heart of a child; but the rod of correction shall drive it far from him;" Prov. xxii. 15. "Withhold not correction from the child; for if thou beatest him with the rod, he shall not die. Thou shalt beat him with the rod, and shalt deliver his soul from hell;" Prov. xxiii. 13, 14. "The rod and reproof give wisdom: but a child left to himself bringeth his mother to shame. Correct thy son and he shall give thee rest; yea, he shall give delight unto thy soul;" Prov. xxix. 15, 17. Abraham exerted his authority over his children, and he is particularly commended for it: "I know him (said the Lord,) that he will command his children, and his household after him and they shall keep the way of the Lord;" Gen. xviii. 19. But here Eli failed; and he was condemned for it. When he heard of the great wickedness of his sons, he reproved them, saying, Why do ye such things? for I hear of your evil dealings by all this people. Nay, my sons; for it is no good report that I hear ye make the Lord's people to transgress;" 1. Sam. ii. 22, 24. But notwithstanding these reproofs, God denounced and executed judgments upon his house, because he did not go further, and exercise, his authority in endeavouring to restrain them. "I have told him, (said the Lord,) that I will judge his house forever, for the iniquity which he knoweth; because his sons made themselves vile, and he restrained them not." Let parents derive instruction from the examples of these two men; and not with Eli rest contented with advice and reproof alone when these prove ineffectual; but with Abraham command their children to do that which is right, and enforce their commands.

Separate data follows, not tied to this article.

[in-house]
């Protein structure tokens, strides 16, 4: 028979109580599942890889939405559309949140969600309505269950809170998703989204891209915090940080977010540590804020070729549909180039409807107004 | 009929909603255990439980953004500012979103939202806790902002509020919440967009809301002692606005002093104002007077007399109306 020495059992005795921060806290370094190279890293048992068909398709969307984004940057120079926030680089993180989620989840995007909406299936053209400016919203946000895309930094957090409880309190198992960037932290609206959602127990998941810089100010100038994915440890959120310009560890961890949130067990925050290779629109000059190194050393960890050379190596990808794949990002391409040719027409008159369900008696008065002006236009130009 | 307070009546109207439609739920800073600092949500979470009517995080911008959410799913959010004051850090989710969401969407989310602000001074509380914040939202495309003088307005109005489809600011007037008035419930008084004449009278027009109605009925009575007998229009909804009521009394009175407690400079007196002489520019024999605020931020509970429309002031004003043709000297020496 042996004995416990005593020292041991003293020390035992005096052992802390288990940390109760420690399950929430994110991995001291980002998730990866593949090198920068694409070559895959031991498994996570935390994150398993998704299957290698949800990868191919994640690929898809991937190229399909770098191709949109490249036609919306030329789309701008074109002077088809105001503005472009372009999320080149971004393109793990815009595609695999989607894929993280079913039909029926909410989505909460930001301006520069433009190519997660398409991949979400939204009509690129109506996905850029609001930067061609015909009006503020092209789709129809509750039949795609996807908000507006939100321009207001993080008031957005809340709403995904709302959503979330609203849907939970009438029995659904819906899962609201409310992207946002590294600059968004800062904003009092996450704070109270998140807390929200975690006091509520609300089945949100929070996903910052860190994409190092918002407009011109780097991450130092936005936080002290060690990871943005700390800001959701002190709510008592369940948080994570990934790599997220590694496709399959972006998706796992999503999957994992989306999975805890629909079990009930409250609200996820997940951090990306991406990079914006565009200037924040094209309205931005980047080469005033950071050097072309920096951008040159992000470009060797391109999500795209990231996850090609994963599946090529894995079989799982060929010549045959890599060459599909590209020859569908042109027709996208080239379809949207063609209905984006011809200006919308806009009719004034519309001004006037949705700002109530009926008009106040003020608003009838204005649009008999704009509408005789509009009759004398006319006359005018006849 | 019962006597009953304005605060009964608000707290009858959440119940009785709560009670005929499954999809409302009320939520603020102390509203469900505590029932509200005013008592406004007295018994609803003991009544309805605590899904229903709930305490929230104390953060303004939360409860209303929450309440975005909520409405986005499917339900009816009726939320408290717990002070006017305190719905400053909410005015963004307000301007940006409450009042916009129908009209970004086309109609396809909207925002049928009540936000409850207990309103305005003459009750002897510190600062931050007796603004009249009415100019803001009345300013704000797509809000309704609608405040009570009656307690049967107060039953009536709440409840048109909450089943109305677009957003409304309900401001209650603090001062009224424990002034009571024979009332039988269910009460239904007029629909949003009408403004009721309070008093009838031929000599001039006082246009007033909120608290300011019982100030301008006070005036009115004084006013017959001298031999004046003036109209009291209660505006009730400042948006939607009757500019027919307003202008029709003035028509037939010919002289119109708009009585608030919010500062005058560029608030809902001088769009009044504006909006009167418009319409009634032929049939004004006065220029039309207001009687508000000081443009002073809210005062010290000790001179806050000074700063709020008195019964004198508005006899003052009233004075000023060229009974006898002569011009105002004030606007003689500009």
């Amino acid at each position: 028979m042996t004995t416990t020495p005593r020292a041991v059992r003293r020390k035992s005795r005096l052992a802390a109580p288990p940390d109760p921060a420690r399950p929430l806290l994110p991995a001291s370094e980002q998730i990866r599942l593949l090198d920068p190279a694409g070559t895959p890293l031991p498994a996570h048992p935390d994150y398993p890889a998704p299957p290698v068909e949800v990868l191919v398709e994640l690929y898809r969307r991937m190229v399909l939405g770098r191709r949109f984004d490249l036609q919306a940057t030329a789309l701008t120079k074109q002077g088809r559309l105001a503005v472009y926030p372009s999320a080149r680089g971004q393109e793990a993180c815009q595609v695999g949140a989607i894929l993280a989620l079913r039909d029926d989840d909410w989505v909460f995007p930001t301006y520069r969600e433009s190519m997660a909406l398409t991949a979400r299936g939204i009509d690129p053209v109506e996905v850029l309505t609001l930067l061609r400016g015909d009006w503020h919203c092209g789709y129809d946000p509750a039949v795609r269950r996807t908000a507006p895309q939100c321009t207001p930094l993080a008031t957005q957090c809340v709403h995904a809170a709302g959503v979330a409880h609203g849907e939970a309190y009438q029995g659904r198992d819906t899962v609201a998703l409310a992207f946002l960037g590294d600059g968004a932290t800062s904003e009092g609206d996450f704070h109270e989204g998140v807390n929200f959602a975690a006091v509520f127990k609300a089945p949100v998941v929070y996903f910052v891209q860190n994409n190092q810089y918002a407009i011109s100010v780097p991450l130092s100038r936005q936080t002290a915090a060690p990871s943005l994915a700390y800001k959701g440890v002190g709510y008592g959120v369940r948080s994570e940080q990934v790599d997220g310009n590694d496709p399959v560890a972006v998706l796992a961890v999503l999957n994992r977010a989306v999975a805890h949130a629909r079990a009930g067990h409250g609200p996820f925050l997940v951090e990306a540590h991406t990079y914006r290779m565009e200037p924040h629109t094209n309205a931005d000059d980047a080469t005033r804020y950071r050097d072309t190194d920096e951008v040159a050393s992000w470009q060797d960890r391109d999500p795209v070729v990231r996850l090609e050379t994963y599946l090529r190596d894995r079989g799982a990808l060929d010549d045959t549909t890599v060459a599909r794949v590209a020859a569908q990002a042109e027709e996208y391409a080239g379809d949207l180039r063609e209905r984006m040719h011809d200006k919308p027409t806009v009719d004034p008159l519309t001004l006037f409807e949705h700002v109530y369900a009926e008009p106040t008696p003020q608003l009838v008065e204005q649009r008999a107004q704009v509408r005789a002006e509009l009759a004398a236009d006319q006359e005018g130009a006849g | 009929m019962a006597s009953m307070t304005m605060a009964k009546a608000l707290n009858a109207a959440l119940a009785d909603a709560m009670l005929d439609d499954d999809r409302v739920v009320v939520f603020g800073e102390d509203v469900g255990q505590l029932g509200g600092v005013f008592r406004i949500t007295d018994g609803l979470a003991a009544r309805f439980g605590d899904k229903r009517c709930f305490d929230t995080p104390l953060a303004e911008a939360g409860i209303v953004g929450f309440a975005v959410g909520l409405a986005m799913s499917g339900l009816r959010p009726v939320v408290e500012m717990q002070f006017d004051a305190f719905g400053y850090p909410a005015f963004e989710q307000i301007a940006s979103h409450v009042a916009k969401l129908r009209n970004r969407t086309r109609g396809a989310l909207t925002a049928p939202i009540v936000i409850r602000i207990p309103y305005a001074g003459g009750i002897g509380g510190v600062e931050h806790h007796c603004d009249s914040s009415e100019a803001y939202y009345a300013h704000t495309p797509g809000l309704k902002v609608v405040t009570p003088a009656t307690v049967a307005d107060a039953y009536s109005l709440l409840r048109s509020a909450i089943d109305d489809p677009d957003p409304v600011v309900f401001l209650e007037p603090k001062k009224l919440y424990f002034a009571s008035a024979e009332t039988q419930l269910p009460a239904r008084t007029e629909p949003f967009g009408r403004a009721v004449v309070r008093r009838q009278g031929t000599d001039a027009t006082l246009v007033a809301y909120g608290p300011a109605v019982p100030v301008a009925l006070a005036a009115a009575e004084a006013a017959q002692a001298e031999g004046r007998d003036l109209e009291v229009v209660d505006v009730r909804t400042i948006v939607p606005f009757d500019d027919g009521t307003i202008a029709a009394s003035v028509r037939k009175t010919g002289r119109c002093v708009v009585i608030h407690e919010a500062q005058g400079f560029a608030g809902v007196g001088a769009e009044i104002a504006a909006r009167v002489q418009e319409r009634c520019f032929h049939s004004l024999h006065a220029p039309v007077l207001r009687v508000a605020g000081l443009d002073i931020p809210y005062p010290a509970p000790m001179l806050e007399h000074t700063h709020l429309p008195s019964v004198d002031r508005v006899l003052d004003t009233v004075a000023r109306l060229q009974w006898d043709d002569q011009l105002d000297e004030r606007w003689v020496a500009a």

And here I would observe that parents ought to be particularly careful, into what company they suffer their children to go, and to keep them from the company of the wicked. This is perhaps one of the greatest dangers to which our children are exposed. "Evil communications corrupt good manners;" 1 Cor. xv. 33. Children, as has already been observed, are very prone to imitation; and on account of the propensity to sin in their nature, they are much more prone to imitate evil than good examples. Evil company is therefore exceedingly dangerous, and it is important that parents as they value the souls of their children, should restrain them from such associates, as will set before them a wicked example.